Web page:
<string>Select pictures for certain activities</string>

Video recording:

<key>NSMicrophoneUsageDescription</key>
<string>Need microphone access for recording videos</string>
Android

Add permission in AndroidManifest.xml:

<manifest ...>
  ......

  <!-- this is required only for Android 4.1-5.1 (api 16-22)  -->
  <uses-permission android:name="android.permission.WRITE_EXTERNAL_STORAGE" />

  ......
</manifest>
Check for File Upload support, with static isFileUploadSupported()

File Upload using <input type="file" /> is not supported for Android 4.4 KitKat (see details):

import { WebView } from "react-native-webview";

WebView.isFileUploadSupported().then(res => {
  if (res === true) {
    // file upload is supported
  } else {
    // not file upload support
  }
});

Multiple Files Upload

You can control single or multiple file selection by specifing the multiple attribute on your input element:

// multiple file selection
<input type="file" multiple />

// single file selection
<input type="file" />

Add support for File Download

iOS

For iOS, all you need to do is specify the permissions in your ios/[project]/Info.plist file:

Save to gallery:

<key>NSPhotoLibraryAddUsageDescription</key>
<string>Save pictures for certain activities.</string>
Android

Add permission in AndroidManifest.xml:

<manifest ...>
  ......

  <!-- this is required to save files on Android  -->
  <uses-permission android:name="android.permission.WRITE_EXTERNAL_STORAGE" />

  ......
</manifest>

Communicating between JS and Native

You will often find yourself wanting to send messages to the web pages loaded by your webviews and also receiving messages back from those web pages.

To accomplish this, React Native WebView exposes three different options:

  1. React Native -> Web: The injectedJavaScript prop
  2. React Native -> Web: The injectJavaScript method
  3. Web -> React Native: The postMessage method and onMessage prop

The injectedJavaScript prop

This is a script that runs immediately after the web page loads for the first time. It only runs once, even if the page is reloaded or navigated away.

import React, { Component } from 'react';
import { View } from 'react-native';
import { WebView } from 'react-native-webview';

export default class App extends Component {
  render() {
    const runFirst = `
      document.body.style.backgroundColor = 'red';
      setTimeout(function() { window.alert('hi') }, 2000);
      true; // note: this is required, or you'll sometimes get silent failures
    `;
    return (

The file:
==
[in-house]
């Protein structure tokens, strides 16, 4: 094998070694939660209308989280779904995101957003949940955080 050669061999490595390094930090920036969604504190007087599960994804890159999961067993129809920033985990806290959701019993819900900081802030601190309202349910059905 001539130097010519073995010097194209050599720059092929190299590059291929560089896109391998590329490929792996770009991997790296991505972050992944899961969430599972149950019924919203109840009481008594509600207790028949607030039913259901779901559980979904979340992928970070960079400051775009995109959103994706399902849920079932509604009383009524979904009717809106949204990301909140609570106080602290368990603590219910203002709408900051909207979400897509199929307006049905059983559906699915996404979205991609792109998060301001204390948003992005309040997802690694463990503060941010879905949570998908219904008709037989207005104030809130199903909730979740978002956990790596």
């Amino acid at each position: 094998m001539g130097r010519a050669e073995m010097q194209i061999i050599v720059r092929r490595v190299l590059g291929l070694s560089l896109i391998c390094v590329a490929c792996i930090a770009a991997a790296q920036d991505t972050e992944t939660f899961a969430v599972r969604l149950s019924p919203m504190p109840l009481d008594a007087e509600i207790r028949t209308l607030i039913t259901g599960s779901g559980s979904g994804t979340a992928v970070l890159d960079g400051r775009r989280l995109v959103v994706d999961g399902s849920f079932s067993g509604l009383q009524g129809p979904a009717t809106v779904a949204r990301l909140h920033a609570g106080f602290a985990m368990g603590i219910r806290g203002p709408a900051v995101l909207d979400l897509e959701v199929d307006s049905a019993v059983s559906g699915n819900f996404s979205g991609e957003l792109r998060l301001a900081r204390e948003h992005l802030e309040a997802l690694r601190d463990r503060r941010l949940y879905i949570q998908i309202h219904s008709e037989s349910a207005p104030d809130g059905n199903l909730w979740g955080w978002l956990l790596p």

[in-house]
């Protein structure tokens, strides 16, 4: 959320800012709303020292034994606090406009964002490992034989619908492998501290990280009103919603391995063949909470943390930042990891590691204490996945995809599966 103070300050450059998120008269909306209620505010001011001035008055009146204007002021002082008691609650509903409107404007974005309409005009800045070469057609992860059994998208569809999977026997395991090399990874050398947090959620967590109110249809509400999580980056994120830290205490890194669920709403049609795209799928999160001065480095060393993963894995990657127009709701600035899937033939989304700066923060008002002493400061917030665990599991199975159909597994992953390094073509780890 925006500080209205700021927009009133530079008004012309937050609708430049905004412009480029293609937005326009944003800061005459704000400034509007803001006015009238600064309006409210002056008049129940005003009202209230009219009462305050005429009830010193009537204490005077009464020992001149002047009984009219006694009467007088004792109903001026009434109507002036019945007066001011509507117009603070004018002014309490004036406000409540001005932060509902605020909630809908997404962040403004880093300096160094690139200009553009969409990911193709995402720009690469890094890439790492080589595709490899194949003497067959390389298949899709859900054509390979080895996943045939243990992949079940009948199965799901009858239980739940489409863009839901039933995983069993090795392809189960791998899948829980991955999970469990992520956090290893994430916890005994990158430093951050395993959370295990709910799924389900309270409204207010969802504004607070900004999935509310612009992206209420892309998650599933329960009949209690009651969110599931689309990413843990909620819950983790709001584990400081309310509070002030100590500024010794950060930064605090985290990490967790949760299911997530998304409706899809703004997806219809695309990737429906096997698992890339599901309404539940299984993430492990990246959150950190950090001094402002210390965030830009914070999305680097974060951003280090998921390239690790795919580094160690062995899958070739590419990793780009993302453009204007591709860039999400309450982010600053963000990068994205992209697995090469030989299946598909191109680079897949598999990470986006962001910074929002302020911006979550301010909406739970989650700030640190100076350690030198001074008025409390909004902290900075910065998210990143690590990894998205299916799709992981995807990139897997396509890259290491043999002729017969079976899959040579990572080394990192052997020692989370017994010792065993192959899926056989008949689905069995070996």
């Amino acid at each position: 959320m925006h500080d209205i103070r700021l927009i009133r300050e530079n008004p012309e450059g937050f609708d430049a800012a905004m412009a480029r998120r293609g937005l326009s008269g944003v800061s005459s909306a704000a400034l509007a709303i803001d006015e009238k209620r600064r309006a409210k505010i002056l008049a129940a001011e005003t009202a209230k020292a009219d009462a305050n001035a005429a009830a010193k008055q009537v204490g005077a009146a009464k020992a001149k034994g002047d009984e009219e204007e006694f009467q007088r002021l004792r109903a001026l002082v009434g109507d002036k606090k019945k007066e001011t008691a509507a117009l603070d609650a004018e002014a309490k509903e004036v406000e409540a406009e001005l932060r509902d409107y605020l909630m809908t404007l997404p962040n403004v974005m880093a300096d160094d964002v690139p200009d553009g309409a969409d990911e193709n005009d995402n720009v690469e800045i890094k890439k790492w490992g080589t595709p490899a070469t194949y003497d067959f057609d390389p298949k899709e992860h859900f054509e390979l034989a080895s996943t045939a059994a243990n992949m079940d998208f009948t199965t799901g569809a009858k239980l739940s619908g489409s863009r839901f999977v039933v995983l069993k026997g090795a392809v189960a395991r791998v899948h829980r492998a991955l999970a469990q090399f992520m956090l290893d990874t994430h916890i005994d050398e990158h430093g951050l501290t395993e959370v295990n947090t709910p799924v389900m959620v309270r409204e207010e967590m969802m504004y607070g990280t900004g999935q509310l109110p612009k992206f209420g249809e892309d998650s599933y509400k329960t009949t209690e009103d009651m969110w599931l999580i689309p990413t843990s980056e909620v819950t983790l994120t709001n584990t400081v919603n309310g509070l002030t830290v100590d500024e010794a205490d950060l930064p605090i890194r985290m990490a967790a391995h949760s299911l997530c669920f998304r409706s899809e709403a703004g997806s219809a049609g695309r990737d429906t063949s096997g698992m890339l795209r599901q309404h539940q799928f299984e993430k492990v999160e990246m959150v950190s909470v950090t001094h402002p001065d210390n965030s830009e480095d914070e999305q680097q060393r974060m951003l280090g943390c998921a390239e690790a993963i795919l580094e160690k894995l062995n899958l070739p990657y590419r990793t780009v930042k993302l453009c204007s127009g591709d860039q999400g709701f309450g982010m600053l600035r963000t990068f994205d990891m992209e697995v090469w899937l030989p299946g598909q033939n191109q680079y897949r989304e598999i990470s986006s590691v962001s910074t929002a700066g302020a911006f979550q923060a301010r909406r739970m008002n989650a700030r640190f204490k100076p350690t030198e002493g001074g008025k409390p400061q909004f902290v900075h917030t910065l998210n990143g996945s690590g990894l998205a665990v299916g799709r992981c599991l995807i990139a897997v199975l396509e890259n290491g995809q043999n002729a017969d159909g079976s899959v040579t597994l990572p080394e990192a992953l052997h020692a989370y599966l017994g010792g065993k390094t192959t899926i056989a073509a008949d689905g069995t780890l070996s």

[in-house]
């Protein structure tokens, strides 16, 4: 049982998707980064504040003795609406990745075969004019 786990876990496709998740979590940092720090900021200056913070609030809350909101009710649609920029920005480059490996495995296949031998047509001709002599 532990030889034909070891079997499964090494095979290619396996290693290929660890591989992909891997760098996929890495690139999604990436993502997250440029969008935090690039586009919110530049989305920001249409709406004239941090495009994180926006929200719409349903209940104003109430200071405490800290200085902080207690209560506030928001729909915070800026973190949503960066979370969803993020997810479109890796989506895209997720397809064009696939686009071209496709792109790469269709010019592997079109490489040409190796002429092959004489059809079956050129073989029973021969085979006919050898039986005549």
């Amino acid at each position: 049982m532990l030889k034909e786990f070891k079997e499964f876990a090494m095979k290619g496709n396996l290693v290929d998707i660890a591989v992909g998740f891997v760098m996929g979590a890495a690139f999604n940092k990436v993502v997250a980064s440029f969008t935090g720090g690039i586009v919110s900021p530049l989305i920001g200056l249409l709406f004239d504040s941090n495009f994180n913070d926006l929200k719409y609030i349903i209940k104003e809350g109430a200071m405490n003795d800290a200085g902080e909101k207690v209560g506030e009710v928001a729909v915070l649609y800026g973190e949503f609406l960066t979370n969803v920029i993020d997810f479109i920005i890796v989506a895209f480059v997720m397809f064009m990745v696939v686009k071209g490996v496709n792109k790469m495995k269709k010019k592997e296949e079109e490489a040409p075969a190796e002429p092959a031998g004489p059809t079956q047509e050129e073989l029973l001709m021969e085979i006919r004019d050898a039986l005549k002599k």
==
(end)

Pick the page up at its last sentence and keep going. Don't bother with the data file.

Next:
<View style={{ flex: 1 }}>
        <WebView
          source={{
            uri:
              'https://github.com/react-native-community/react-native-webview',
          }}
          injectedJavaScript={runFirst}
        />
      </View>
    );
  }
}

This runs the JavaScript in the runFirst string once the page is loaded. In this case, you can see that both the body style was changed to red and the alert showed up after 2 seconds.

screenshot of Github repo

Under the hood

On iOS, injectedJavaScript runs a method on WebView called evaluateJavaScript:completionHandler: On Android, injectedJavaScript runs a method on the Android WebView called evaluateJavascriptWithFallback

The injectedJavaScriptBeforeContentLoaded prop

This is a script that runs before the web page loads for the first time. It only runs once, even if the page is reloaded or navigated away. This is useful if you want to inject anything into the window, localstorage, or document prior to the web code executing.

import React, { Component } from 'react';
import { View } from 'react-native';
import { WebView } from 'react-native-webview';

export default class App extends Component {
  render() {
    const runFirst = `
      window.isNativeApp = true;
      true; // note: this is required, or you'll sometimes get silent failures
    `;
    return (
      <View style={{ flex: 1 }}>
        <WebView
          source={{
            uri:
              'https://github.com/react-native-community/react-native-webview',
          }}
          injectedJavaScriptBeforeContentLoaded={runFirst}
        />
      </View>
    );
  }
}

This runs the JavaScript in the runFirst string before the page is loaded. In this case, the value of window.isNativeApp will be set to true before the web code executes.

The injectJavaScript method